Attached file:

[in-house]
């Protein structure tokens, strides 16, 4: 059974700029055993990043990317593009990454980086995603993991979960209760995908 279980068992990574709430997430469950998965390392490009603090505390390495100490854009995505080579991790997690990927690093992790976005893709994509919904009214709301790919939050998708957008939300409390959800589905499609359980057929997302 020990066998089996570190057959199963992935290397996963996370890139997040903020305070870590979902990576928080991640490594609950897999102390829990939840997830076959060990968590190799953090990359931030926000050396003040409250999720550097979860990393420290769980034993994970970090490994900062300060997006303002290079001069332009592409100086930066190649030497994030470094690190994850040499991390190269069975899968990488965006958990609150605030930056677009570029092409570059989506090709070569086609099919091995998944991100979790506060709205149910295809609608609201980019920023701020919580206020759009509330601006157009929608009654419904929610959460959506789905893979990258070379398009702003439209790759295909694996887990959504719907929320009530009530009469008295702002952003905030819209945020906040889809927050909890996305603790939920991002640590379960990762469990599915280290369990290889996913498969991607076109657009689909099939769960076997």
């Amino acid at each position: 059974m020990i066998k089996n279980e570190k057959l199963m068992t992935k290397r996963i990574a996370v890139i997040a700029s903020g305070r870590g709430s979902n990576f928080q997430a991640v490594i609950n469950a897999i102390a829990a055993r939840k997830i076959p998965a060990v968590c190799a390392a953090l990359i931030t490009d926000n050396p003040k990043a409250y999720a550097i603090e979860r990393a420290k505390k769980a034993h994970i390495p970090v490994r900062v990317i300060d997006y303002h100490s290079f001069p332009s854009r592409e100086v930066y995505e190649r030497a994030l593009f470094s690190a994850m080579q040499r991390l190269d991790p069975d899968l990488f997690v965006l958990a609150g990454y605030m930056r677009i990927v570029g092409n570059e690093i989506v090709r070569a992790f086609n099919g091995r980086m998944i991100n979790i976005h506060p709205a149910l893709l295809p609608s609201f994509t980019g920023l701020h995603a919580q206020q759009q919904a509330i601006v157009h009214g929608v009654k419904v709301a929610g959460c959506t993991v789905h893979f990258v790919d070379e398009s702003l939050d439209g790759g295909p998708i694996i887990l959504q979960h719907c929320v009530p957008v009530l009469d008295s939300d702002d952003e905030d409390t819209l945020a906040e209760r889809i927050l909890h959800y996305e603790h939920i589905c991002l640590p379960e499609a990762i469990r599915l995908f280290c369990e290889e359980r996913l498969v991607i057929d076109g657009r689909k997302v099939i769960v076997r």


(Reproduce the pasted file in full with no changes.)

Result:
[in-house]
């Protein structure tokens, strides 16, 4: 059974700029055993990043990317593009990454980086995603993991979960209760995908 279980068992990574709430997430469950998965390392490009603090505390390495100490854009995505080579991790997690990927690093992790976005893709994509919904009214709301790919939050998708957008939300409390959800589905499609359980057929997302 020990066998089996570190057959199963992935290397996963996370890139997040903020305070870590979902990576928080991640490594609950897999102390829990939840997830076959060990968590190799953090990359931030926000050396003040409250999720550097979860990393420290769980034993994970970090490994900062300060997006303002290079001069332009592409100086930066190649030497994030470094690190994850040499991390190269069975899968990488965006958990609150605030930056677009570029092409570059989506090709070569086609099919091995998944991100979790506060709205149910295809609608609201980019920023701020919580206020759009509330601006157009929608009654419904929610959460959506789905893979990258070379398009702003439209790759295909694996887990959504719907929320009530009530009469008295702002952003905030819209945020906040889809927050909890996305603790939920991002640590379960990762469990599915280290369990290889996913498969991607076109657009689909099939769960076997």
């Amino acid at each position: 059974m020990i066998k089996n279980e570190k057959l199963m068992t992935k290397r996963i990574a996370v890139i997040a700029s903020g305070r870590g709430s979902n990576f928080q997430a991640v490594i609950n469950a897999i102390a829990a055993r939840k997830i076959p998965a060990v968590c190799a390392a953090l990359i931030t490009d926000n050396p003040k990043a409250y999720a550097i603090e979860r990393a420290k505390k769980a034993h994970i390495p970090v490994r900062v990317i300060d997006y303002h100490s290079f001069p332009s854009r592409e100086v930066y995505e190649r030497a994030l593009f470094s690190a994850m080579q040499r991390l190269d991790p069975d899968l990488f997690v965006l958990a609150g990454y605030m930056r677009i990927v570029g092409n570059e690093i989506v090709r070569a992790f086609n099919g091995r980086m998944i991100n979790i976005h506060p709205a149910l893709l295809p609608s609201f994509t980019g920023l701020h995603a919580q206020q759009q919904a509330i601006v157009h009214g929608v009654k419904v709301a929610g959460c959506t993991v789905h893979f990258v790919d070379e398009s702003l939050d439209g790759g295909p998708i694996i887990l959504q979960h719907c929320v009530p957008v009530l009469d008295s939300d702002d952003e905030d409390t819209l945020a906040e209760r889809i927050l909890h959800y996305e603790h939920i589905c991002l640590p379960e499609a990762i469990r599915l995908f280290c369990e290889e359980r996913l498969v991607i057929d076109g657009r689909k997302v099939i769960v076997r």